Biosecurity Levy Moves Closer To Completion

SOUTH AUSTRALIA - The State Government's Biosecurity Fee is a step closer to passing through Parliament with the Liberal Party unwilling to rule out its support.
calendar icon 24 November 2011
clock icon 3 minute read

Malcolm Sutton for StockJournal reports that, rather than join the Independents in blocking a section of the Draft Livestock Bill 2011 that proposes a weekly $1 Animal Health Biosecurity Fee for farmers, the opposition will instead move to have the levy scrutinised by a committee.

Opposition Agriculture spokesperson Adrian Pederick said the party wanted the draft bill put before the Environmental Resources and Development Committee.

"We want to research why the government wants to put this further impost on farmers," he said.

"We have to ensure there is no doubling up of biosecurity funds with the federal controls already in place."

He said the opposition needed to be mindful of budgetary impacts and would not make up its mind until it sees the final legislation, and how the State's finances would be affected by the levy.

"Our position is that we do not necessarily support it, but we may not oppose it," Mr Pederick said.

The MP was one of several Liberals who attended a briefing by South Australian Dairy Farmers Association vice-president James Stacey last week. Mr Stacey wanted the levy scapped.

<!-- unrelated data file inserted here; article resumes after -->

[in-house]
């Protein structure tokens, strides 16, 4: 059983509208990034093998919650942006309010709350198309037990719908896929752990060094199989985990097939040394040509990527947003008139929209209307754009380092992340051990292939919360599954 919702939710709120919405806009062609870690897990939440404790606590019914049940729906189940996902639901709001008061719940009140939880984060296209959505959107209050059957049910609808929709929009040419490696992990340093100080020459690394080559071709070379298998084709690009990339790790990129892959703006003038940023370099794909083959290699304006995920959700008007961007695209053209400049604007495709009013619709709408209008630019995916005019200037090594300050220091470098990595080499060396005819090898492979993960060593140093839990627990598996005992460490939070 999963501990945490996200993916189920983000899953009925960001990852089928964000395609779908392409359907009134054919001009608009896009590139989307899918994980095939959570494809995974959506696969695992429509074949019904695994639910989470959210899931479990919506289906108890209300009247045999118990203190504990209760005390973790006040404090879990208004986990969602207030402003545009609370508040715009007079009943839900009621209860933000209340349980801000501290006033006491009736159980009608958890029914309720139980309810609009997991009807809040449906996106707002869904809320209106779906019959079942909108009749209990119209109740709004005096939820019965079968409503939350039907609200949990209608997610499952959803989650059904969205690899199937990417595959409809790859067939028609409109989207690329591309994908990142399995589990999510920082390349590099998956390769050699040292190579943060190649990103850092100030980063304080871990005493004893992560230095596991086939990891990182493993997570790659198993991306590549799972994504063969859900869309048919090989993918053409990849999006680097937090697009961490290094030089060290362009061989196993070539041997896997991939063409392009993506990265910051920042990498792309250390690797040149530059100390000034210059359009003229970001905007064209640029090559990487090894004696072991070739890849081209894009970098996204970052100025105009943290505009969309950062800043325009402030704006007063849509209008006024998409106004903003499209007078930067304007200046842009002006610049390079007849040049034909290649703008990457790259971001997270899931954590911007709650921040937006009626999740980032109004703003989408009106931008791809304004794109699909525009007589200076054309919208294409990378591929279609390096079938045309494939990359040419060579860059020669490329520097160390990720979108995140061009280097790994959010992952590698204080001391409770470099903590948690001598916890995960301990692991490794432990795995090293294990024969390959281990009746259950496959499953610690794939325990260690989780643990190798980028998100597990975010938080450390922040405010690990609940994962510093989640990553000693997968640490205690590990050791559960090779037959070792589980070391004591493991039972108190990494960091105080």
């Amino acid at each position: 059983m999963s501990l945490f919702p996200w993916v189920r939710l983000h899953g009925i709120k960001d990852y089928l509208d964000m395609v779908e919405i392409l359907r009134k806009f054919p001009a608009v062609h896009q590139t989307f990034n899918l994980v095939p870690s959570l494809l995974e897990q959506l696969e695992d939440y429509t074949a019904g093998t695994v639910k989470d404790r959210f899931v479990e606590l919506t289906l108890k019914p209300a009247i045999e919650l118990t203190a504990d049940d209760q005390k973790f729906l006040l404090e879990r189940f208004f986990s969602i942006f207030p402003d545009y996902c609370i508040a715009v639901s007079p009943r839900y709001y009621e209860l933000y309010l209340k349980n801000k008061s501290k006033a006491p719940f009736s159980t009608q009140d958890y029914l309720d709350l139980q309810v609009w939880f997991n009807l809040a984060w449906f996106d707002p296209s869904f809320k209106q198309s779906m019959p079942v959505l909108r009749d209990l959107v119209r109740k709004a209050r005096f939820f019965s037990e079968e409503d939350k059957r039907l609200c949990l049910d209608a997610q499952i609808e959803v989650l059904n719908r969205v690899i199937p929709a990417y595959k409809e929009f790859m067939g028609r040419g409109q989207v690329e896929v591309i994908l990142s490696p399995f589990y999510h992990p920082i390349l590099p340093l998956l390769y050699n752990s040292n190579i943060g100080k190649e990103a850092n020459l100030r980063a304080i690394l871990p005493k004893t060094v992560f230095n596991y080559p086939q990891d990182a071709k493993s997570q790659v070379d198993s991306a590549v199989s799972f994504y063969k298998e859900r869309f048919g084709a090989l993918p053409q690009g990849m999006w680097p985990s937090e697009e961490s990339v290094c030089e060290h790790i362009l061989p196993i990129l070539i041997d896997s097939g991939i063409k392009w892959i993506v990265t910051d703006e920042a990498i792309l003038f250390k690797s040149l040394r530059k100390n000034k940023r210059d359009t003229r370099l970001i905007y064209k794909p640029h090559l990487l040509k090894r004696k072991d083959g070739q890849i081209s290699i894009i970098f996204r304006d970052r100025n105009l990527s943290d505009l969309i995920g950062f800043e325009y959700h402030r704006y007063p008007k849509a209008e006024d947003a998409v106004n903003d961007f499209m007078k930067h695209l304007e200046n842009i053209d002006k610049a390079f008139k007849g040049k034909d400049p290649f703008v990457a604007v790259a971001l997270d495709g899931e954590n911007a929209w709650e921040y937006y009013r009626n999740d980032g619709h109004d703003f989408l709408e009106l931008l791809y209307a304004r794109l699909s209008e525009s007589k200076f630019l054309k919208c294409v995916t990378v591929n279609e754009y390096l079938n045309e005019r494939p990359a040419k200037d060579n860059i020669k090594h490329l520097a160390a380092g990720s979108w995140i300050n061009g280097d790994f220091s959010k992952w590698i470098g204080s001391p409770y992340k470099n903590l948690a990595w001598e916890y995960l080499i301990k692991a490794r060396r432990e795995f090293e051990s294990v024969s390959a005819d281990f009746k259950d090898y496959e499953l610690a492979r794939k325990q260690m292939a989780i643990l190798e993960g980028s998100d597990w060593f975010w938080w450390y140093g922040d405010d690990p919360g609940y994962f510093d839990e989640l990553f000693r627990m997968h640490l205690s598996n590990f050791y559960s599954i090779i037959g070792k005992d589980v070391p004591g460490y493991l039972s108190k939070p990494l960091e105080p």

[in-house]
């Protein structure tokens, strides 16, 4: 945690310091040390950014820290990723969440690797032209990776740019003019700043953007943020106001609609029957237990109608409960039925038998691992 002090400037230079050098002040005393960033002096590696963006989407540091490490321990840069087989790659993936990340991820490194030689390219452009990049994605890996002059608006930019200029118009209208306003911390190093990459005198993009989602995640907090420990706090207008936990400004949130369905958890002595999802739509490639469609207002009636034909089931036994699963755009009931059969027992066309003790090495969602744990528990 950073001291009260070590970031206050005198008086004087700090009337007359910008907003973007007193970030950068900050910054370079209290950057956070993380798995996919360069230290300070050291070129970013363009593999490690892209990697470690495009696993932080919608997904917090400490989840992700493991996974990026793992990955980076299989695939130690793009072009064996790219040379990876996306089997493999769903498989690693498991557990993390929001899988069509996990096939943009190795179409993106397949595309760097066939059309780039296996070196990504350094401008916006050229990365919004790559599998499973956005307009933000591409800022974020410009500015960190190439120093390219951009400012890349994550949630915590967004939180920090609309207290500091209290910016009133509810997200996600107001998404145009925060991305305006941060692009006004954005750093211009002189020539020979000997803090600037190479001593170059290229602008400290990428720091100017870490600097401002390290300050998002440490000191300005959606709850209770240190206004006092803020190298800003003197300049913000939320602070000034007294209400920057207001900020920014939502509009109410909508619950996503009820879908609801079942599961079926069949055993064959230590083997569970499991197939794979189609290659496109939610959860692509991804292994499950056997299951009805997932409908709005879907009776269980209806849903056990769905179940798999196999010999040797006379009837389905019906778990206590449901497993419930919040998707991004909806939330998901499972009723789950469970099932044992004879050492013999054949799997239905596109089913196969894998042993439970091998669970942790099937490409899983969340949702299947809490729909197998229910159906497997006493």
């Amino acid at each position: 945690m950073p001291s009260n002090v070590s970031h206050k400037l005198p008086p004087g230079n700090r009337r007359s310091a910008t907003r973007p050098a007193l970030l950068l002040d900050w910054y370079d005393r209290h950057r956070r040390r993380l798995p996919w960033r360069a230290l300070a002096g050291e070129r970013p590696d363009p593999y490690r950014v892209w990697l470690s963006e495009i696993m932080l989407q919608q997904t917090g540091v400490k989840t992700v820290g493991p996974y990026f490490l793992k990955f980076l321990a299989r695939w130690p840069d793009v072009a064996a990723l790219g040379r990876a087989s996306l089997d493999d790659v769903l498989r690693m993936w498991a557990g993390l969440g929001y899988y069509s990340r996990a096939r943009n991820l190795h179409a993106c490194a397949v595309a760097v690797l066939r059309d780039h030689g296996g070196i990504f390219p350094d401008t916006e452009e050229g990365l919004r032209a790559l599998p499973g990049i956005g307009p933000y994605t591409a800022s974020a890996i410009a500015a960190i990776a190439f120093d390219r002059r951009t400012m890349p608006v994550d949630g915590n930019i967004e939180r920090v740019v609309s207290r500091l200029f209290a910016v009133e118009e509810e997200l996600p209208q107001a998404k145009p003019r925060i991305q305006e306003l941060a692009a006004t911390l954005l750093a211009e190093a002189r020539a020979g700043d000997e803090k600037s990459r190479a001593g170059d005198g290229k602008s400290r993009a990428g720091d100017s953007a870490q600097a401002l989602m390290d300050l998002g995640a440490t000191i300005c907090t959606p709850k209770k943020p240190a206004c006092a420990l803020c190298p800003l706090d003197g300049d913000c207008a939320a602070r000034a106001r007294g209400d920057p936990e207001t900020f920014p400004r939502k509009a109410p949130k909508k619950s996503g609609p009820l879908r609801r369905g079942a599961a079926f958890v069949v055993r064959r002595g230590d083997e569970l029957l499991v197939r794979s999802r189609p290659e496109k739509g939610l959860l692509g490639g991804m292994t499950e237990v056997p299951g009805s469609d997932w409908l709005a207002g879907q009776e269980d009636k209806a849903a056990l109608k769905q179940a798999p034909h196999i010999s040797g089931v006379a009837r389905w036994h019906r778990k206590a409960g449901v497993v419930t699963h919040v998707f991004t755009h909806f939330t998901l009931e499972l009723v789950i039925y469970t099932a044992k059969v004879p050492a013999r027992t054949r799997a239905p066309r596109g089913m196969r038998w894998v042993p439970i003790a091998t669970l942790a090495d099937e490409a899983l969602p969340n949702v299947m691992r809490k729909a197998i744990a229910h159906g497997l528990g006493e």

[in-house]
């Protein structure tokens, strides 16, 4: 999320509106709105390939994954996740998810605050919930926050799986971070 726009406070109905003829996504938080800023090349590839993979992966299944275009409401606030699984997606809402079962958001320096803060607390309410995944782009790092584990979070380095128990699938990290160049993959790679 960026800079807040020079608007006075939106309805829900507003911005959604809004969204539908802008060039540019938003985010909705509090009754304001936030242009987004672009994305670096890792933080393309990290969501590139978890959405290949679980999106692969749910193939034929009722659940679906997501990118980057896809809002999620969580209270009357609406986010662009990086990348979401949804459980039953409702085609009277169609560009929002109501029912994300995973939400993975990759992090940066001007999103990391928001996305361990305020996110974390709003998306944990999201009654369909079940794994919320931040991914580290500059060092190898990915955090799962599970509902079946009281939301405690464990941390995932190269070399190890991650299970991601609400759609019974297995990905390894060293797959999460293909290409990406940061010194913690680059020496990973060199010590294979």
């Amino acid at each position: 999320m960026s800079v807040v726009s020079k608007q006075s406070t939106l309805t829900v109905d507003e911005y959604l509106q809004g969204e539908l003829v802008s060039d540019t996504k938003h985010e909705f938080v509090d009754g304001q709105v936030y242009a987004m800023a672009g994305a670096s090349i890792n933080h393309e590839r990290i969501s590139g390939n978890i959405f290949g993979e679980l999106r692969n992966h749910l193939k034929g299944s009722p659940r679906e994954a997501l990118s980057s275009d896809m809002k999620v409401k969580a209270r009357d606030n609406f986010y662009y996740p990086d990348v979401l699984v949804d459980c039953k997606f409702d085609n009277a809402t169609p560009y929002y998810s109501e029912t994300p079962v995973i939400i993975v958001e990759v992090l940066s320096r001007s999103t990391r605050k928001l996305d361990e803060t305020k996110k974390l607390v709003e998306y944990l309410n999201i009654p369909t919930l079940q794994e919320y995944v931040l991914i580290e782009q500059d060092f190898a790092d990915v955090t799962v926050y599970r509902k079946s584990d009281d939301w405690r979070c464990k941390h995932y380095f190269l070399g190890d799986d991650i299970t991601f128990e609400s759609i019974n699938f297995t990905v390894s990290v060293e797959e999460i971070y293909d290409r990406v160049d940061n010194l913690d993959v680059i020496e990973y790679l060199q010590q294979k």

The proposed bill would recoup $1.42 million annually for the animal health programme from farmers who run more than 10 head of livestock, 100 poultry or 10 beehives.

Mr Stacey said SADA's next move would be to make direct contact with Agriculture Minister Gail Gago and encourage rural SA to put more pressure on Liberal MPs to abolish the "new tax".

"Liberal MPs were understanding of where we were coming from, but they couldn't bring themselves to say they would knock the levy proposal on the head," he said.

Mr Stacey said graziers were already paying their fair share into biosecurity programmes through organisations such as Animal Health Australia, Meat & Livestock Australia and Dairy Australia, and funds should be sourced elsewhere because there was more than one industry at stake.

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